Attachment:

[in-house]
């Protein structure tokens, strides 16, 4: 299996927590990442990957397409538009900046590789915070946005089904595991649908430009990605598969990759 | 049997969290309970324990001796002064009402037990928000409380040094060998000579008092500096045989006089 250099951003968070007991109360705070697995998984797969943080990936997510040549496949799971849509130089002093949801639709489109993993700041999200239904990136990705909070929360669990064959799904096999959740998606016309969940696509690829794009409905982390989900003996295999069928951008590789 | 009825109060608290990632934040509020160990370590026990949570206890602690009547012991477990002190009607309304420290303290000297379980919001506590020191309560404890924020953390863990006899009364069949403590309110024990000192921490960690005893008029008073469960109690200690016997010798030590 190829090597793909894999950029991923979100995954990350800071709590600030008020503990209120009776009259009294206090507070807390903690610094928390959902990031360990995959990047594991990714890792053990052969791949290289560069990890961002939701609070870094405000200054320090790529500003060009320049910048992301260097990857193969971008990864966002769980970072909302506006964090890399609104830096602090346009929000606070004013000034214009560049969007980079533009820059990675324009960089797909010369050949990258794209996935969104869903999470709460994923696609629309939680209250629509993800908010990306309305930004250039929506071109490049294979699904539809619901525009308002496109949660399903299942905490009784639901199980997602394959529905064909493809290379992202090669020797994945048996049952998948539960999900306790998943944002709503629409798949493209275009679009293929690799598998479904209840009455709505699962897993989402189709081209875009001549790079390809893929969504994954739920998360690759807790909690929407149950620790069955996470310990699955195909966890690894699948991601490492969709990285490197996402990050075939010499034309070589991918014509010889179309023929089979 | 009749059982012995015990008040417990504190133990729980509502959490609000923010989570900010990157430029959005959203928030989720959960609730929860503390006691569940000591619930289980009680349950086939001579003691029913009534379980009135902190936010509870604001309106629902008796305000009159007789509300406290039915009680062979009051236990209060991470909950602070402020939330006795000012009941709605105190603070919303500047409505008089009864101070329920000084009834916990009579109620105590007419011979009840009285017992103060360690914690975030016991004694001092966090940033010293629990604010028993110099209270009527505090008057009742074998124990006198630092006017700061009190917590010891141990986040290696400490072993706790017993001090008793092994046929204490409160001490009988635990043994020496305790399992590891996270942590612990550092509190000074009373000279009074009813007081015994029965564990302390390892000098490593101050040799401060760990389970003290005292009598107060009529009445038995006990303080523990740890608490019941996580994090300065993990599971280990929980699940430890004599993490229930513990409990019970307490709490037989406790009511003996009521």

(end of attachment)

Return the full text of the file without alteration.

[in-house]
């Protein structure tokens, strides 16, 4: 299996927590990442990957397409538009900046590789915070946005089904595991649908430009990605598969990759 | 049997969290309970324990001796002064009402037990928000409380040094060998000579008092500096045989006089 250099951003968070007991109360705070697995998984797969943080990936997510040549496949799971849509130089002093949801639709489109993993700041999200239904990136990705909070929360669990064959799904096999959740998606016309969940696509690829794009409905982390989900003996295999069928951008590789 | 009825109060608290990632934040509020160990370590026990949570206890602690009547012991477990002190009607309304420290303290000297379980919001506590020191309560404890924020953390863990006899009364069949403590309110024990000192921490960690005893008029008073469960109690200690016997010798030590 190829090597793909894999950029991923979100995954990350800071709590600030008020503990209120009776009259009294206090507070807390903690610094928390959902990031360990995959990047594991990714890792053990052969791949290289560069990890961002939701609070870094405000200054320090790529500003060009320049910048992301260097990857193969971008990864966002769980970072909302506006964090890399609104830096602090346009929000606070004013000034214009560049969007980079533009820059990675324009960089797909010369050949990258794209996935969104869903999470709460994923696609629309939680209250629509993800908010990306309305930004250039929506071109490049294979699904539809619901525009308002496109949660399903299942905490009784639901199980997602394959529905064909493809290379992202090669020797994945048996049952998948539960999900306790998943944002709503629409798949493209275009679009293929690799598998479904209840009455709505699962897993989402189709081209875009001549790079390809893929969504994954739920998360690759807790909690929407149950620790069955996470310990699955195909966890690894699948991601490492969709990285490197996402990050075939010499034309070589991918014509010889179309023929089979 | 009749059982012995015990008040417990504190133990729980509502959490609000923010989570900010990157430029959005959203928030989720959960609730929860503390006691569940000591619930289980009680349950086939001579003691029913009534379980009135902190936010509870604001309106629902008796305000009159007789509300406290039915009680062979009051236990209060991470909950602070402020939330006795000012009941709605105190603070919303500047409505008089009864101070329920000084009834916990009579109620105590007419011979009840009285017992103060360690914690975030016991004694001092966090940033010293629990604010028993110099209270009527505090008057009742074998124990006198630092006017700061009190917590010891141990986040290696400490072993706790017993001090008793092994046929204490409160001490009988635990043994020496305790399992590891996270942590612990550092509190000074009373000279009074009813007081015994029965564990302390390892000098490593101050040799401060760990389970003290005292009598107060009529009445038995006990303080523990740890608490019941996580994090300065993990599971280990929980699940430890004599993490229930513990409990019970307490709490037989406790009511003996009521």